Dulcinea

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Dulcinea del Toboso
Don Quixote character
Monumento a Cervantes (Madrid) 09.jpg
Dulcinea (1957), sculpture by F. Coullaut-Valera, in Madrid (Spain).
Created byMiguel de Cervantes
Information
GenderFemale
ReligionRoman Catholic
NationalitySpanish
 
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For other uses, see Dulcinea (disambiguation).
Dulcinea del Toboso
Don Quixote character
Monumento a Cervantes (Madrid) 09.jpg
Dulcinea (1957), sculpture by F. Coullaut-Valera, in Madrid (Spain).
Created byMiguel de Cervantes
Information
GenderFemale
ReligionRoman Catholic
NationalitySpanish

"Dulcinea del Toboso" (real name Aldonza Lorenzo) is a fictional character who is referred to (but does not appear) in Miguel de Cervantes' novel Don Quixote. Seeking the traditions of the knights-errant of old, Don Quixote finds a true love whom he calls Dulcinea. She is a simple peasant in his home town, but Quixote imagines her to be the most beautiful of all women. At times, Quixote goes into detail about her appearance, though he freely admits that he has seen her only fleetingly and has never spoken with her.

Don Quixote describes her appearance in the following terms: "... her name is Dulcinea, her country El Toboso, a village of La Mancha, her rank must be at least that of a princess, since she is my queen and lady, and her beauty superhuman, since all the impossible and fanciful attributes of beauty which the poets apply to their ladies are verified in her; for her hairs are gold, her forehead Elysian fields, her eyebrows rainbows, her eyes suns, her cheeks roses, her lips coral, her teeth pearls, her neck alabaster, her bosom marble, her hands ivory, her fairness snow, and what modesty conceals from sight such, I think and imagine, as rational reflection can only extol, not compare." [Volume 1/Chapter XIII]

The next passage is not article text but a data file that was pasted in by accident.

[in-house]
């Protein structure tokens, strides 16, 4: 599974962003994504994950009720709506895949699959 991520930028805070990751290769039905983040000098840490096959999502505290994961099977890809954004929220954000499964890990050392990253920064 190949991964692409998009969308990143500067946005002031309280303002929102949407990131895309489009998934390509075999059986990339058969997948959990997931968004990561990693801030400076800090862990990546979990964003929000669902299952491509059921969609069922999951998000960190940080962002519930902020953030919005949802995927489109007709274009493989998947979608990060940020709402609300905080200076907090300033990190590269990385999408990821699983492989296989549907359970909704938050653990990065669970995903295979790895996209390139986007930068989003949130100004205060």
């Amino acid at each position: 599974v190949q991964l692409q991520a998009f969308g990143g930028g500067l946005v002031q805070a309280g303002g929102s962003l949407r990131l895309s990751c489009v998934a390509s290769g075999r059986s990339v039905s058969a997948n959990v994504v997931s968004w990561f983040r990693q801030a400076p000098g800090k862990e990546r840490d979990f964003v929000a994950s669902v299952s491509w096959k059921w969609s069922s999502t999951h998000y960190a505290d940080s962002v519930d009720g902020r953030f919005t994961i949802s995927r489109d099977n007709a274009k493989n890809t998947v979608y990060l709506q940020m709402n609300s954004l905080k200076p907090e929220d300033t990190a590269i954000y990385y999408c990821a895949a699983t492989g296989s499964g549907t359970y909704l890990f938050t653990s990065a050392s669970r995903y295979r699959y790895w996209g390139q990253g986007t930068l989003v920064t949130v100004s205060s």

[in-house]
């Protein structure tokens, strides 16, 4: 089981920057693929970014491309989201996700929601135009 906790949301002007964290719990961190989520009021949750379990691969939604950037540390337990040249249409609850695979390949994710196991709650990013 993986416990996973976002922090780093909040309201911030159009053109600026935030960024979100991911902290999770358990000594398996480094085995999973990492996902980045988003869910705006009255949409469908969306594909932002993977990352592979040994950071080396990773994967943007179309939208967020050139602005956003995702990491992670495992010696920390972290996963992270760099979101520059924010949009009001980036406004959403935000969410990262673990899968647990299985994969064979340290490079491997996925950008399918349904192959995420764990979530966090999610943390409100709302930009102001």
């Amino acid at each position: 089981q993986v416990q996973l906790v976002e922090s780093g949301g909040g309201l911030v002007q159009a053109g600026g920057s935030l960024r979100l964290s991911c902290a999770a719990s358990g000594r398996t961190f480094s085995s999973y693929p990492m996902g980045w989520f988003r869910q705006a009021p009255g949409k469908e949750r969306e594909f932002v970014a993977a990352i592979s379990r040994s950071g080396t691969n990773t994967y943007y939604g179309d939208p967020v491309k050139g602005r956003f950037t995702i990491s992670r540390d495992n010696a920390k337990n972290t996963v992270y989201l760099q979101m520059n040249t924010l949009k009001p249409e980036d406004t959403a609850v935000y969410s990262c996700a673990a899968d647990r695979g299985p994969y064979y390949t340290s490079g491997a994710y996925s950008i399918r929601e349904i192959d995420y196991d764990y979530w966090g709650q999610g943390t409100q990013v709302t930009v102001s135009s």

However, Sancho Panza, Don Quixote's squire, knows Dulcinea well. Her real name is Aldonza Lorenzo, and Sancho describes her as follows: "… I can tell you that she pitches a bar as well as the strongest lad in the whole village… She's a brawny girl, well built and tall and sturdy, and she will know how to keep her chin out of the mud with any knight errant who ever has her for his mistress. O the wench, what muscles she's got, and what a pair of lungs! I remember the day she went up the village belfry to call in some of their lads who were working in a fallow field of her father's, and they could hear her plainly as if they had been at the foot of the tower, although they were nearly two miles away. There's a good deal of the court-lady about her too, for she has a crack with everybody, and makes a joke and a mock of them all." [Volume 1/Chapter XXV]

Monument to Don Quixote and Dulcinea, Castilla-La Mancha, Spain.

In the Spanish of the time, Dulcinea means something akin to an overly elegant "sweetness". In this way, Dulcinea is an entirely fictional person for whom Quixote relentlessly fights. To this day, a reference to someone as one's "Dulcinea" implies hopeless devotion and love for her, and particularly unrequited love.

She does appear in many stage and film adaptations of the book. In cinema and on stage, she has been played by (among others) Sophia Loren, Joan Diener, Rosemary Leach, Hollis Resnik, and Vanessa Williams. In the Broadway musical Man of La Mancha, she is a self-described whore. Her given name is Aldonza, and a prominent arc of the musical follows her distrust and then fervent belief in Don Quixote's quest. She begins as someone who has no self-worth, Aldonza, and through Quixote's belief in her, she begins to believe in herself as someone of great worth and takes on the name Dulcinea.[1] In the stage version (but not in the 1972 film), the local priest sings a song called "To Each His Dulcinea", in which he reflects that although Dulcinea does not exist, the idea of her is what keeps Don Quixote alive and on his quest.

The Jules Massenet opera Don Quichotte depicts Dulcinée as a major character, the local queen who sends the knight on a quest to retrieve her jewels.

In popular culture[edit]

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